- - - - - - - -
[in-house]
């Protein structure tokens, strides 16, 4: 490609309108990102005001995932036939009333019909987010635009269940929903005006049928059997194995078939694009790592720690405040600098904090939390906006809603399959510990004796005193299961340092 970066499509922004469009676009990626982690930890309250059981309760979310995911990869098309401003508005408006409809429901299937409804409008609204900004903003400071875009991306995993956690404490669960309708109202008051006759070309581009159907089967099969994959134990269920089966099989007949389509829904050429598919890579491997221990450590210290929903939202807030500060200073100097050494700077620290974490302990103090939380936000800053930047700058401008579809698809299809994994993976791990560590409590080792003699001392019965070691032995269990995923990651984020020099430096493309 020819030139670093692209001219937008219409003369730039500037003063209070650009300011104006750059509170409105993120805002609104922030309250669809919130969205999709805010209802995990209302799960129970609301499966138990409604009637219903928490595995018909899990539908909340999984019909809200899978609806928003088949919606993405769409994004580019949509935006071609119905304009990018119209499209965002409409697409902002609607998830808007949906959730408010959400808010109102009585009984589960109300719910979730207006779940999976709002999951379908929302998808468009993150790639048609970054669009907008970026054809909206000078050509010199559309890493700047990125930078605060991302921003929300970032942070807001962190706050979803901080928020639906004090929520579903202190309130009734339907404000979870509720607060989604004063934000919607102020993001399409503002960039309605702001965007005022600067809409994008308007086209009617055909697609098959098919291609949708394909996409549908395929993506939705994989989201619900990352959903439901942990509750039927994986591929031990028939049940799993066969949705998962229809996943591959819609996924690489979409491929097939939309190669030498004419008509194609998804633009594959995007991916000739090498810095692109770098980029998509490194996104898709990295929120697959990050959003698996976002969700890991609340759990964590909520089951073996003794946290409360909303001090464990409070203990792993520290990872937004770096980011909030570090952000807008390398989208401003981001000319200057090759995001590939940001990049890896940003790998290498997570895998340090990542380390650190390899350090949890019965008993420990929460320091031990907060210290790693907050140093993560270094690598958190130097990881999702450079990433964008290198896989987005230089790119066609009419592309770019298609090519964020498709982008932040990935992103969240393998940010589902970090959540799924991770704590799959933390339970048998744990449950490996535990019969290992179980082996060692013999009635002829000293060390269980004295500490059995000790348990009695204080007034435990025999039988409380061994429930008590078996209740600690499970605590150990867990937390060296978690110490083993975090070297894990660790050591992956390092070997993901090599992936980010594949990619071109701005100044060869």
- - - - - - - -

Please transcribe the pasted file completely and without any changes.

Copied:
[in-house]
């Protein structure tokens, strides 16, 4: 490609309108990102005001995932036939009333019909987010635009269940929903005006049928059997194995078939694009790592720690405040600098904090939390906006809603399959510990004796005193299961340092 970066499509922004469009676009990626982690930890309250059981309760979310995911990869098309401003508005408006409809429901299937409804409008609204900004903003400071875009991306995993956690404490669960309708109202008051006759070309581009159907089967099969994959134990269920089966099989007949389509829904050429598919890579491997221990450590210290929903939202807030500060200073100097050494700077620290974490302990103090939380936000800053930047700058401008579809698809299809994994993976791990560590409590080792003699001392019965070691032995269990995923990651984020020099430096493309 020819030139670093692209001219937008219409003369730039500037003063209070650009300011104006750059509170409105993120805002609104922030309250669809919130969205999709805010209802995990209302799960129970609301499966138990409604009637219903928490595995018909899990539908909340999984019909809200899978609806928003088949919606993405769409994004580019949509935006071609119905304009990018119209499209965002409409697409902002609607998830808007949906959730408010959400808010109102009585009984589960109300719910979730207006779940999976709002999951379908929302998808468009993150790639048609970054669009907008970026054809909206000078050509010199559309890493700047990125930078605060991302921003929300970032942070807001962190706050979803901080928020639906004090929520579903202190309130009734339907404000979870509720607060989604004063934000919607102020993001399409503002960039309605702001965007005022600067809409994008308007086209009617055909697609098959098919291609949708394909996409549908395929993506939705994989989201619900990352959903439901942990509750039927994986591929031990028939049940799993066969949705998962229809996943591959819609996924690489979409491929097939939309190669030498004419008509194609998804633009594959995007991916000739090498810095692109770098980029998509490194996104898709990295929120697959990050959003698996976002969700890991609340759990964590909520089951073996003794946290409360909303001090464990409070203990792993520290990872937004770096980011909030570090952000807008390398989208401003981001000319200057090759995001590939940001990049890896940003790998290498997570895998340090990542380390650190390899350090949890019965008993420990929460320091031990907060210290790693907050140093993560270094690598958190130097990881999702450079990433964008290198896989987005230089790119066609009419592309770019298609090519964020498709982008932040990935992103969240393998940010589902970090959540799924991770704590799959933390339970048998744990449950490996535990019969290992179980082996060692013999009635002829000293060390269980004295500490059995000790348990009695204080007034435990025999039988409380061994429930008590078996209740600690499970605590150990867990937390060296978690110490083993975090070297894990660790050591992956390092070997993901090599992936980010594949990619071109701005100044060869």